The National Cattlemen’s Beef Association is deeply concerned about the potential impacts that a recent Environmental Protection Agency finding could have on livestock operations. EPA’s finding — which proposes that greenhouse gas emissions are an endangerment to public health and welfare — is the first step in a process that could require GHG regulation under the Clean Air Act.
“While the Clean Air Act has done a good job of cleaning up pollutants, it is not adequately equipped to address global climate change,” explains NCBA chief environmental counsel Tamara Thies. “Congress never intended to regulate greenhouse gas emissions under the Clean Air Act, and any attempts to use it for this purpose would be devastating for the U.S. economy.”
If the administration and Congress decide to regulate GHG, a cap-and-trade program would be more appropriate, rather than the
“If the EPA moves forward with this finding, the agency would have unprecedented control over every sector of the U.S. economy,” Thies says. “Regulation of greenhouse gases should be thoughtfully considered and voted on by Congress. Allowing the EPA to regulate greenhouse gas emissions under the Clean Air Act would impose untenable burdens, expenses and restrictions on industry, families and our nation as a whole.”
While agricultural sources are currently generally not required to obtain permits for greenhouse gas emissions, regulation of GHG under the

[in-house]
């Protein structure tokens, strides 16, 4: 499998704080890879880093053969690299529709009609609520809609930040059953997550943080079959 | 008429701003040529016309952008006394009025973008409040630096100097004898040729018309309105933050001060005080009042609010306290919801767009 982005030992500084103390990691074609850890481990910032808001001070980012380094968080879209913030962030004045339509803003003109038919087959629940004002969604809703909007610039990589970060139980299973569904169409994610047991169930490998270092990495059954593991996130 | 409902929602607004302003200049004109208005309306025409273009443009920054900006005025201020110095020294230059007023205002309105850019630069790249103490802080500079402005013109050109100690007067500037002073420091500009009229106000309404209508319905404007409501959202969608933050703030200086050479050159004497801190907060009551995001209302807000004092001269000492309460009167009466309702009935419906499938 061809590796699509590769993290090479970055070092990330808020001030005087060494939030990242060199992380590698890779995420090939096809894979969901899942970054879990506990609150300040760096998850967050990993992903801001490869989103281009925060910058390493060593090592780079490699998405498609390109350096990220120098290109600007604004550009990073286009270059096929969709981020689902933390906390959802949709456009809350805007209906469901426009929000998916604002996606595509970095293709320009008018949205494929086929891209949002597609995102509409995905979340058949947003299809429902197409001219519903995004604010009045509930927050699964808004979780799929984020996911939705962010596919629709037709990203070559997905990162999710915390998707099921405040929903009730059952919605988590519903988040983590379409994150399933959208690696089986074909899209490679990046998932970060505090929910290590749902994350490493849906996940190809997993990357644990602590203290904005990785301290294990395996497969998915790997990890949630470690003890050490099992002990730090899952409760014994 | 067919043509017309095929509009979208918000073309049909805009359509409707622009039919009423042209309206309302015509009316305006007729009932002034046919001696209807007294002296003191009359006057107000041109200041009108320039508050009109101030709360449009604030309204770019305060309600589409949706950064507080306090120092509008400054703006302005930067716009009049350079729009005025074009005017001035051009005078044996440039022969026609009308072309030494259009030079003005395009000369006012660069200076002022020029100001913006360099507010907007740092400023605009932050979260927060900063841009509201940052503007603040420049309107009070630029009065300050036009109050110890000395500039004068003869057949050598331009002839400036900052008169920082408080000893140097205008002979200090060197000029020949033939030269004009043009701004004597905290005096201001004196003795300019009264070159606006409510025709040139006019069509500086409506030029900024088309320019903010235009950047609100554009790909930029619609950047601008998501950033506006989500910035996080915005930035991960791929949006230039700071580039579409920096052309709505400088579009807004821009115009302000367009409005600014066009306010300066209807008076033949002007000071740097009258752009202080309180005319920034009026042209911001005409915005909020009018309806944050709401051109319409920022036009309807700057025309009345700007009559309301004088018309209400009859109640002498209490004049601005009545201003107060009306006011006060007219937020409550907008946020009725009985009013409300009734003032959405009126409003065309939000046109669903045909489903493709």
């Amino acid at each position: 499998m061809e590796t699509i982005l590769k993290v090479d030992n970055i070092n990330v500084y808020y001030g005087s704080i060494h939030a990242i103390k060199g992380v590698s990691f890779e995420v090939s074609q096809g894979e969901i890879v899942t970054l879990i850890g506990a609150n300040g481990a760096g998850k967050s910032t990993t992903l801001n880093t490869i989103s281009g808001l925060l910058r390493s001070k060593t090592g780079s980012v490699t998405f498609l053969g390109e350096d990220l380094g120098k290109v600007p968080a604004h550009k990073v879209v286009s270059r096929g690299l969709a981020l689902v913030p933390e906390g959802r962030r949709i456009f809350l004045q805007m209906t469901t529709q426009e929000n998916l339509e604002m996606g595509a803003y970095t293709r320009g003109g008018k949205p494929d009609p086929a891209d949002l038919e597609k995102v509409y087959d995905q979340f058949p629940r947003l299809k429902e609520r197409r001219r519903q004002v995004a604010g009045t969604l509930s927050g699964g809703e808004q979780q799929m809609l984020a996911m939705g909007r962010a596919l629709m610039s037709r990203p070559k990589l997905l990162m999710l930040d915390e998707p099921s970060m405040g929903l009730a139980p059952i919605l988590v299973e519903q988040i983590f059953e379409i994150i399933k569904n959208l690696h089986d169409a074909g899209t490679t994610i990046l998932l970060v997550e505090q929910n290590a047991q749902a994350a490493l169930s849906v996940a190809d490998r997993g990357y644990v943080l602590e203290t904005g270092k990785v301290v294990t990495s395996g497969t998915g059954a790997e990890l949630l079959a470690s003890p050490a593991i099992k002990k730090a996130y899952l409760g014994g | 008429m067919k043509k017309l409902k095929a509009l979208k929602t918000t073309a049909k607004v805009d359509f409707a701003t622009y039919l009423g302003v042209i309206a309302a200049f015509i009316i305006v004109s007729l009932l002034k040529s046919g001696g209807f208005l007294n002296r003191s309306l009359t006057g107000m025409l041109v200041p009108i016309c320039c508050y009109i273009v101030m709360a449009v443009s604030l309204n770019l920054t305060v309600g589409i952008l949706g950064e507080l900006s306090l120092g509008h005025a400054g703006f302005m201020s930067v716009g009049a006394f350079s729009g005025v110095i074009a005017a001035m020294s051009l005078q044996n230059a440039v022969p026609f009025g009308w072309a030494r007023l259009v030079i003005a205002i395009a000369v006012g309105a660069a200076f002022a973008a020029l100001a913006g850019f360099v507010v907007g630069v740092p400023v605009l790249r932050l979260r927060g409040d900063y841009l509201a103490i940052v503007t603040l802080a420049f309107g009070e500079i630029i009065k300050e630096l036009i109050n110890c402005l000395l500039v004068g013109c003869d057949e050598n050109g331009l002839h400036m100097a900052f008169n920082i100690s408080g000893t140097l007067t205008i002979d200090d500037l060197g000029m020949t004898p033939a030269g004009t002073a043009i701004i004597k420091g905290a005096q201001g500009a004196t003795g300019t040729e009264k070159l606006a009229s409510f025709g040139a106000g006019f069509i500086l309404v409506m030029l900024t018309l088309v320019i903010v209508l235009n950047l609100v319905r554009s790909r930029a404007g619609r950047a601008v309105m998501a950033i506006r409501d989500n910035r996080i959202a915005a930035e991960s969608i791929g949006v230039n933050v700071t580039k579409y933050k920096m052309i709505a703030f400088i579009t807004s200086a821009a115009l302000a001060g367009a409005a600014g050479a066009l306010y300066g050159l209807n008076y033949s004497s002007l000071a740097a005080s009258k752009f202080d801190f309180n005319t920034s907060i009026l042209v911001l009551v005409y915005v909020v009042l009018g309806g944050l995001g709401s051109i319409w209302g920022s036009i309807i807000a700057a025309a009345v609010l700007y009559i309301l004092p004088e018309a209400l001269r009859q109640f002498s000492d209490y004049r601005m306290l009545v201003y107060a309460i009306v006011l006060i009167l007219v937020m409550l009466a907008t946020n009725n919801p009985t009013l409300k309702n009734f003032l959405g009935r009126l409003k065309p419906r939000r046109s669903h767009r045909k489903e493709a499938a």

“Given the fact that America currently has over 2 million farms, it would be virtually impossible to permit a majority of them,” Thies says. “The amount of paperwork, time delays and new technology needs would be insurmountable. In addition, most of America’s agricultural producers simply would not be able to afford the regulatory compliance costs that would be imposed on them under such a program, and they would be forced out of business.”
According to the EPA, in 2006, GHG emissions from the entire agriculture sector represented only 6.4 percent of total U.S. GHG emissions in Tg CO2 Eq. (Inventory of U.S. Greenhouse Gas Emissions and Sinks: 1990-2006, U.S. Environmental Protection Agency,
“Rather than being subject to overly burdensome regulations, agriculture should be considered part of the solution to the climate change issue,” Thies says. “Agricultural operations can serve as an important source of carbon offsets to enable regulated industries to comply with any cap set by climate change legislation.”
NCBA plans to submit comments to EPA during the upcoming 60-day public comment period.